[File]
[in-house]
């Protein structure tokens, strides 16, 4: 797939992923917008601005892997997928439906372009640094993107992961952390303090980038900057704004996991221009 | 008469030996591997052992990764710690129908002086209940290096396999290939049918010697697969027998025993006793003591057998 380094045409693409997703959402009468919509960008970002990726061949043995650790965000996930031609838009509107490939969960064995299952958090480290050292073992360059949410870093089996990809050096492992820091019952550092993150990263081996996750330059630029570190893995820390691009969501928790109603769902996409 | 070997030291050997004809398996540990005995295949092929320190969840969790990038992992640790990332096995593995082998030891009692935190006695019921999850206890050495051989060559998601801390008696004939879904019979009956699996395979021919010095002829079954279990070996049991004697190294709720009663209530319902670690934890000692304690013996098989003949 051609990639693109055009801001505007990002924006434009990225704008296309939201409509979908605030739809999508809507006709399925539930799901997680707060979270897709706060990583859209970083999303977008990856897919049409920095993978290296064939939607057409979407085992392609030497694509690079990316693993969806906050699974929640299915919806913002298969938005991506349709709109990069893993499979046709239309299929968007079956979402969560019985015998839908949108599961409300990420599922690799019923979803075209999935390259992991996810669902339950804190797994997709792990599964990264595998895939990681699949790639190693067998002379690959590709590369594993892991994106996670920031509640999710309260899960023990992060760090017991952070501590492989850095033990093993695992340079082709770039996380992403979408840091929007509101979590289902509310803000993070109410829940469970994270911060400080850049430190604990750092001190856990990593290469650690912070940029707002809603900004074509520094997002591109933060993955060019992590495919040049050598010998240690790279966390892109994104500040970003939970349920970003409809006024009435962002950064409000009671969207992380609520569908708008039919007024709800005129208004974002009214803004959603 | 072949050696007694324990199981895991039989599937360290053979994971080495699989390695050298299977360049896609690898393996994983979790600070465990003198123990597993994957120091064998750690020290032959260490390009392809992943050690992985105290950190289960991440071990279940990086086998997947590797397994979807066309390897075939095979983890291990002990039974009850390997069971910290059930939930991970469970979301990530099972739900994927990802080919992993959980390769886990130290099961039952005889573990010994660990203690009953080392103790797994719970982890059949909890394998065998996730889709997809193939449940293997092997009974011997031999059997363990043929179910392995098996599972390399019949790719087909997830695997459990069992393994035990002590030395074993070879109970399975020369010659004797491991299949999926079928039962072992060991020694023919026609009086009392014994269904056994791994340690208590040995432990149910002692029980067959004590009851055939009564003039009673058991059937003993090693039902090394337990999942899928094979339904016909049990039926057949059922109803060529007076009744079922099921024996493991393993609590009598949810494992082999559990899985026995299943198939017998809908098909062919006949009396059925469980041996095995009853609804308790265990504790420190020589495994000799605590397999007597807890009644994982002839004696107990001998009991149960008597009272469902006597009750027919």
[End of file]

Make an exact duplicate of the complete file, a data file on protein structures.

[in-house]
């Protein structure tokens, strides 16, 4: 797939992923917008601005892997997928439906372009640094993107992961952390303090980038900057704004996991221009 | 008469030996591997052992990764710690129908002086209940290096396999290939049918010697697969027998025993006793003591057998 380094045409693409997703959402009468919509960008970002990726061949043995650790965000996930031609838009509107490939969960064995299952958090480290050292073992360059949410870093089996990809050096492992820091019952550092993150990263081996996750330059630029570190893995820390691009969501928790109603769902996409 | 070997030291050997004809398996540990005995295949092929320190969840969790990038992992640790990332096995593995082998030891009692935190006695019921999850206890050495051989060559998601801390008696004939879904019979009956699996395979021919010095002829079954279990070996049991004697190294709720009663209530319902670690934890000692304690013996098989003949 051609990639693109055009801001505007990002924006434009990225704008296309939201409509979908605030739809999508809507006709399925539930799901997680707060979270897709706060990583859209970083999303977008990856897919049409920095993978290296064939939607057409979407085992392609030497694509690079990316693993969806906050699974929640299915919806913002298969938005991506349709709109990069893993499979046709239309299929968007079956979402969560019985015998839908949108599961409300990420599922690799019923979803075209999935390259992991996810669902339950804190797994997709792990599964990264595998895939990681699949790639190693067998002379690959590709590369594993892991994106996670920031509640999710309260899960023990992060760090017991952070501590492989850095033990093993695992340079082709770039996380992403979408840091929007509101979590289902509310803000993070109410829940469970994270911060400080850049430190604990750092001190856990990593290469650690912070940029707002809603900004074509520094997002591109933060993955060019992590495919040049050598010998240690790279966390892109994104500040970003939970349920970003409809006024009435962002950064409000009671969207992380609520569908708008039919007024709800005129208004974002009214803004959603 | 072949050696007694324990199981895991039989599937360290053979994971080495699989390695050298299977360049896609690898393996994983979790600070465990003198123990597993994957120091064998750690020290032959260490390009392809992943050690992985105290950190289960991440071990279940990086086998997947590797397994979807066309390897075939095979983890291990002990039974009850390997069971910290059930939930991970469970979301990530099972739900994927990802080919992993959980390769886990130290099961039952005889573990010994660990203690009953080392103790797994719970982890059949909890394998065998996730889709997809193939449940293997092997009974011997031999059997363990043929179910392995098996599972390399019949790719087909997830695997459990069992393994035990002590030395074993070879109970399975020369010659004797491991299949999926079928039962072992060991020694023919026609009086009392014994269904056994791994340690208590040995432990149910002692029980067959004590009851055939009564003039009673058991059937003993090693039902090394337990999942899928094979339904016909049990039926057949059922109803060529007076009744079922099921024996493991393993609590009598949810494992082999559990899985026995299943198939017998809908098909062919006949009396059925469980041996095995009853609804308790265990504790420190020589495994000799605590397999007597807890009644994982002839004696107990001998009991149960008597009272469902006597009750027919």